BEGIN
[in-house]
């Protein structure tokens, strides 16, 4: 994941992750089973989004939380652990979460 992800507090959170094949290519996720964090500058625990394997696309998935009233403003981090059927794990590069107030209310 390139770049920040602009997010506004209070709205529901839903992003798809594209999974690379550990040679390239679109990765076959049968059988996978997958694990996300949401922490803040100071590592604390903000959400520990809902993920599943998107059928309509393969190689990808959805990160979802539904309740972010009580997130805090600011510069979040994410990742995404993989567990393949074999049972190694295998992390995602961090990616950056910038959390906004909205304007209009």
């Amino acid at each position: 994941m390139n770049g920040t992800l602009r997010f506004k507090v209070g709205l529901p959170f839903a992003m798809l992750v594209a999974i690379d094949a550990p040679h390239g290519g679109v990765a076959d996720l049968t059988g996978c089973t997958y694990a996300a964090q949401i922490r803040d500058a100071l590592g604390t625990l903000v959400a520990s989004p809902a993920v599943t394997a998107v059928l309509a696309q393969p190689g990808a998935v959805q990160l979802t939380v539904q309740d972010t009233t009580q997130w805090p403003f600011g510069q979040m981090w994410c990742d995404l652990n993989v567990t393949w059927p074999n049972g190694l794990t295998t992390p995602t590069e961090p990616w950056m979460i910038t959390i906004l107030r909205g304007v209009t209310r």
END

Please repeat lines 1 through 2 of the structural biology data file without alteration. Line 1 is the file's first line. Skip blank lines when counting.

[in-house]
């Protein structure tokens, strides 16, 4: 994941992750089973989004939380652990979460 992800507090959170094949290519996720964090500058625990394997696309998935009233403003981090059927794990590069107030209310 390139770049920040602009997010506004209070709205529901839903992003798809594209999974690379550990040679390239679109990765076959049968059988996978997958694990996300949401922490803040100071590592604390903000959400520990809902993920599943998107059928309509393969190689990808959805990160979802539904309740972010009580997130805090600011510069979040994410990742995404993989567990393949074999049972190694295998992390995602961090990616950056910038959390906004909205304007209009």